Quantcast

WCS grads advised to keep learning, care for others — and unplug smartphones

At the conclusion of their commencement ceremonies June 21, Warrensburg High School graduates throw their ceremonial caps into the air and celebrate the beginning of a new phase in their lives.

At the conclusion of their commencement ceremonies June 21, Warrensburg High School graduates throw their ceremonial caps into the air and celebrate the beginning of a new phase in their lives. Kim Ladd/Lifescapes Photography

— At Warrensburg Central’s commencement ceremonies June 21, the school’s 51 graduating seniors exhibited enthusiasm about delving into a new phase in their lives — and their attitude was refected in the brevity of the speeches delivered by the Class of 2013’s top students.

In her one-minute speech, Valedictorian Shelby Burkhardt spoke of how she and her classmates appreciated support through the years from teachers, friends and family.

“Dream big, because you can — and well, why not,” she said. “It is time for us to venture out and push ourselves to our fullest potential.”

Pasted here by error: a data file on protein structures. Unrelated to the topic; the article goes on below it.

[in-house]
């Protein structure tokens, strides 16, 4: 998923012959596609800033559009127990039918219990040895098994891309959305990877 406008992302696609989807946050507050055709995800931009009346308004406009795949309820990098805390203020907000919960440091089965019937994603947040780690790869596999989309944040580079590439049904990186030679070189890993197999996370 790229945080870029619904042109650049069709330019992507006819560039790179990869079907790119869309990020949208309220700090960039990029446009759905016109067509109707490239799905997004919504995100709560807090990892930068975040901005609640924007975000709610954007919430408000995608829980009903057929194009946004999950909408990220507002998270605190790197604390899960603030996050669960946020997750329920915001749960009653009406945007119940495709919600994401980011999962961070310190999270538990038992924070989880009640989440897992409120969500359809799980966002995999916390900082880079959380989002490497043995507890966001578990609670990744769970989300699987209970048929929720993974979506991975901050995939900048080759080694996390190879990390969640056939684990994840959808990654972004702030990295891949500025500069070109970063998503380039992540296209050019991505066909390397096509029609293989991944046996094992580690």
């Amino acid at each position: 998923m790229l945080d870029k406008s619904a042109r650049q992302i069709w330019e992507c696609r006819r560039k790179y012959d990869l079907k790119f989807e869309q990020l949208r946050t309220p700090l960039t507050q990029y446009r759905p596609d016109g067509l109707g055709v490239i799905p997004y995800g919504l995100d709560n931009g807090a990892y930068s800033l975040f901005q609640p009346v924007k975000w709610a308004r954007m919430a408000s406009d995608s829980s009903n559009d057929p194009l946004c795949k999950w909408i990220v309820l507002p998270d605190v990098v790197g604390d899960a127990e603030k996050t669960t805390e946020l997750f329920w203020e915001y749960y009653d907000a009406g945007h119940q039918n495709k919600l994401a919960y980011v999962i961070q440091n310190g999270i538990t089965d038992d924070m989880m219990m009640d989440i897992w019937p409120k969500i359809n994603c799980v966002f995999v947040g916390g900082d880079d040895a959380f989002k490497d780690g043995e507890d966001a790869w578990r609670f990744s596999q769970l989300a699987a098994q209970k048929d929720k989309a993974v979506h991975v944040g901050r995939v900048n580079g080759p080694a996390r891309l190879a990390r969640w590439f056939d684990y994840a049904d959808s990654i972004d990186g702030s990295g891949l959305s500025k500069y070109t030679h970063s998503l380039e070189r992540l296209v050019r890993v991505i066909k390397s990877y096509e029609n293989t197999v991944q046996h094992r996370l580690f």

Salutatorian Justine Monthony spoke of how her eclectic class had lately pulled together as a community, under the mentorship of parents, step-parents, grandparents, guardians, adoptive parents, siblings and teachers.

“Everyone in this audience is responsible in some way for the achievement of this class,” she said.

Despite the brevity of the student’s speeches, however, the adults stepping up to the lectern offered plenty of advice.

Lawson: ‘Ditch those illusions’

School Superintendent Tim Lawson, delivering his last graduation speech at WCS before he retires in December, offered his light-hearted observations:

“Life is not fair, get used to it;”.....”The world won’t care about your self esteem” (but people will value your accomplishments); ...”You will not make $40,000 per year right out of high school” (the executive job must be earned); “... If you think your teachers were tough wait until you get a boss;” ... “Flipping burgers is not beneath your dignity;” ...and: “If you mess up, it’s not you parents’ fault — so don’t whine about your mistakes, learn from them.”

He also urged them to take responsibility, over their lifetimes, for their own continued intellectual, professional and civic growth.

“Think of a high school diploma as a “license for learning, to be renewed continuously,” he said.

0
Vote on this Story by clicking on the Icon

Comments

Use the comment form below to begin a discussion about this content.

Sign in to comment